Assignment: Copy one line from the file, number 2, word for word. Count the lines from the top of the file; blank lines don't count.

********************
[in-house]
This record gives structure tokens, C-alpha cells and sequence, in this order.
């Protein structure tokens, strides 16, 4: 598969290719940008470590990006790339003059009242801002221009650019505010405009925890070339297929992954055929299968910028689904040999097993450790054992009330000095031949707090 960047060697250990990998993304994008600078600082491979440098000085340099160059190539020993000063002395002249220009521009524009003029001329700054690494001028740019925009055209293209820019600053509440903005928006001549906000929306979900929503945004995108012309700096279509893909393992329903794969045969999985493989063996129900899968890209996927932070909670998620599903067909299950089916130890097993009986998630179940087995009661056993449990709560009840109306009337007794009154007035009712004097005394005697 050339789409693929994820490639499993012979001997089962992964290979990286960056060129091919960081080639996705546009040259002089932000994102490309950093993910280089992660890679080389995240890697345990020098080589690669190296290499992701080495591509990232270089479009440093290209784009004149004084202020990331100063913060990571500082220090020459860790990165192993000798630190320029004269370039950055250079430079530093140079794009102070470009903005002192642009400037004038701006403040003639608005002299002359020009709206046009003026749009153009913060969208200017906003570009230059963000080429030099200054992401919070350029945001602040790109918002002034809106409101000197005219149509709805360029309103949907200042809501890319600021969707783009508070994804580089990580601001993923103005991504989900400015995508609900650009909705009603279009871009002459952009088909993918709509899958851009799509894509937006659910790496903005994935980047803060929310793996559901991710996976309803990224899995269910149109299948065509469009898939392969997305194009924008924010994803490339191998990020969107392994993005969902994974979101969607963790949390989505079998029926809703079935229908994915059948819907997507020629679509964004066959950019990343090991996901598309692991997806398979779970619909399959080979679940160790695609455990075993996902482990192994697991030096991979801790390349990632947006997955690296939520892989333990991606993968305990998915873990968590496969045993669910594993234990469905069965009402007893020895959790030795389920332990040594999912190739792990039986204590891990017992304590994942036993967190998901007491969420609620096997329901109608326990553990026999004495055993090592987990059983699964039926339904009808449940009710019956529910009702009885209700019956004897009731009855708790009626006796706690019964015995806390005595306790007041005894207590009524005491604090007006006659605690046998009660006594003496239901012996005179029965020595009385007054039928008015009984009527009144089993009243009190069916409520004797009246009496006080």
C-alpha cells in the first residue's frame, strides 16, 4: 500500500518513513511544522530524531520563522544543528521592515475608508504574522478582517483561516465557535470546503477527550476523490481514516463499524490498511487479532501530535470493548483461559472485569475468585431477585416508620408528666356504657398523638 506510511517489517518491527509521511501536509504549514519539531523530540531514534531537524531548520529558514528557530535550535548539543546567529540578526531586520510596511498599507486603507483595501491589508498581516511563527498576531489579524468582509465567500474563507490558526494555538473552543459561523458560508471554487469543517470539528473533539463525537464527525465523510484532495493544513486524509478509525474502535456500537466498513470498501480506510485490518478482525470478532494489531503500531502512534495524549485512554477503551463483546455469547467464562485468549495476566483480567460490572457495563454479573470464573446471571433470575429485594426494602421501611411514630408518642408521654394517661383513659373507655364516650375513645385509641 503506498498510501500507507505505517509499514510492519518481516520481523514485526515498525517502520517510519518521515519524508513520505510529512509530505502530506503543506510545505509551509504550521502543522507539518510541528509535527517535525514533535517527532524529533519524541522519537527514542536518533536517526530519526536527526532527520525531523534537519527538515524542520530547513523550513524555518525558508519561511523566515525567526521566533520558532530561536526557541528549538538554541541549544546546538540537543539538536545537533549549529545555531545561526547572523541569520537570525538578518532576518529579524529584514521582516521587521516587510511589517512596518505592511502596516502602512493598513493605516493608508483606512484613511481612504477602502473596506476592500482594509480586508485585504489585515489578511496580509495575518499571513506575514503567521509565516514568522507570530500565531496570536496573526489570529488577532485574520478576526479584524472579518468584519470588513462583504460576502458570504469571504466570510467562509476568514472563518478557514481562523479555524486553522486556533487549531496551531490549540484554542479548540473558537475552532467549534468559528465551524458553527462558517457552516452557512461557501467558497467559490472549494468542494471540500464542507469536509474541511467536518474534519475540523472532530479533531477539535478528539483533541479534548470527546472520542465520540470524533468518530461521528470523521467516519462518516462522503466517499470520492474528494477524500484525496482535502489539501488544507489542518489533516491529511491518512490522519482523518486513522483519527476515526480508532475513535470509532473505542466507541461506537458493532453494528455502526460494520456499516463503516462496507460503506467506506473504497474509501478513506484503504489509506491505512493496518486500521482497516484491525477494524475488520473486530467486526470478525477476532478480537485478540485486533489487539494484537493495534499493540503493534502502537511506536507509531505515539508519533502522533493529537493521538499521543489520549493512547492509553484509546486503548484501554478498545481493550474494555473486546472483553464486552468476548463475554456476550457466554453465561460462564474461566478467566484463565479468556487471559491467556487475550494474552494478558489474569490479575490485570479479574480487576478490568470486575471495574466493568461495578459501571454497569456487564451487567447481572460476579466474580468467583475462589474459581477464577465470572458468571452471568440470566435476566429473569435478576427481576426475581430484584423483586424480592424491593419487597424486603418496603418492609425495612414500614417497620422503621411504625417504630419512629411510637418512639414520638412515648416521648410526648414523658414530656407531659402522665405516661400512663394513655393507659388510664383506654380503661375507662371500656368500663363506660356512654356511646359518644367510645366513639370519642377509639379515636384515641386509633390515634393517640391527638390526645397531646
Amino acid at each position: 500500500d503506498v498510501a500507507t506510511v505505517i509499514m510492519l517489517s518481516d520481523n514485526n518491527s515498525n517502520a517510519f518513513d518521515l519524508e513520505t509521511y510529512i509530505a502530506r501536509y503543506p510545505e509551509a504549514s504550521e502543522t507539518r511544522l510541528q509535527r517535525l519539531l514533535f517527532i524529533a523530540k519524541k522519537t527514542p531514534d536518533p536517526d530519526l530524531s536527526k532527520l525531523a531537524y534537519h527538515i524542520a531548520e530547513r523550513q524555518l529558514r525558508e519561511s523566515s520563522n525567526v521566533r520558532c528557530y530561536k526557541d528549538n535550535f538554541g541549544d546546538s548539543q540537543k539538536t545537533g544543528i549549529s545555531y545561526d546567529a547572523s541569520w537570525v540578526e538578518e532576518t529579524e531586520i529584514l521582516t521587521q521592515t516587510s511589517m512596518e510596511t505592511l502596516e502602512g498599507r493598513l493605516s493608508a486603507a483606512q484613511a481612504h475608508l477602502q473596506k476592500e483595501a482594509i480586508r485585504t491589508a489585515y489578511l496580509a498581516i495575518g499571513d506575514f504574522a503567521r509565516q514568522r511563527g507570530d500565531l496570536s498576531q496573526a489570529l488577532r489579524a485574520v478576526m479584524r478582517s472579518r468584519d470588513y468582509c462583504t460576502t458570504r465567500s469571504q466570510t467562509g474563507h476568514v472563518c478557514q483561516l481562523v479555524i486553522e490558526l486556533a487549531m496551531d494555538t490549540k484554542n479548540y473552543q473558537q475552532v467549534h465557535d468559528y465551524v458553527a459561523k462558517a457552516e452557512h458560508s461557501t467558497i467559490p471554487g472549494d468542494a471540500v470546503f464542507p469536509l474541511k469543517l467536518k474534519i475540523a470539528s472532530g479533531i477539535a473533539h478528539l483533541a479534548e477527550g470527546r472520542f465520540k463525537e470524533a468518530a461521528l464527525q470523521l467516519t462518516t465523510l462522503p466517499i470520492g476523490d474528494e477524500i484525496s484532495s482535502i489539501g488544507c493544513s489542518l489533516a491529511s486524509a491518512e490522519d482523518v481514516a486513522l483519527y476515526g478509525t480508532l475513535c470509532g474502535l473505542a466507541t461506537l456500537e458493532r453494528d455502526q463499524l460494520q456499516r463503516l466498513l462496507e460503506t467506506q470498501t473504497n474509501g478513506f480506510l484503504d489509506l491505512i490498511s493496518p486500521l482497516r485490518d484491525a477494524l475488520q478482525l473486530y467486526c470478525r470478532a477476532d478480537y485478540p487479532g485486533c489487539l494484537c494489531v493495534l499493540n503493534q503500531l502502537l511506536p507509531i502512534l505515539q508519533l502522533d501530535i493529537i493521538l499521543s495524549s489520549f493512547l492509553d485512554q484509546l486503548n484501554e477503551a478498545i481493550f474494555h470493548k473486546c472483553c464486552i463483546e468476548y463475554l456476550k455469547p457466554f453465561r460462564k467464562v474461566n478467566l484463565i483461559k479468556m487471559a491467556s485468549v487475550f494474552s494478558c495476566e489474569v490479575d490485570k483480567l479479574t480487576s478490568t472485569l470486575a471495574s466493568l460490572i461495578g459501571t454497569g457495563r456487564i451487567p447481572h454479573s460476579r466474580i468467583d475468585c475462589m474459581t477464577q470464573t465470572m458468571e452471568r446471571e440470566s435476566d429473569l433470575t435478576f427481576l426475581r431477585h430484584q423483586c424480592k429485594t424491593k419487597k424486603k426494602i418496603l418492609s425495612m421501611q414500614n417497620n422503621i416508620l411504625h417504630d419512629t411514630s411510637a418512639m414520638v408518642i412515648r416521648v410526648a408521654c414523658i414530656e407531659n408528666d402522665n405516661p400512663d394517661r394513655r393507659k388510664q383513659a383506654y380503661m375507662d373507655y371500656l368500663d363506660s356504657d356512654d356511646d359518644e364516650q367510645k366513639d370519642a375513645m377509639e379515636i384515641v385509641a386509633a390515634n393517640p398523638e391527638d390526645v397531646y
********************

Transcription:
This record gives structure tokens, C-alpha cells and sequence, in this order.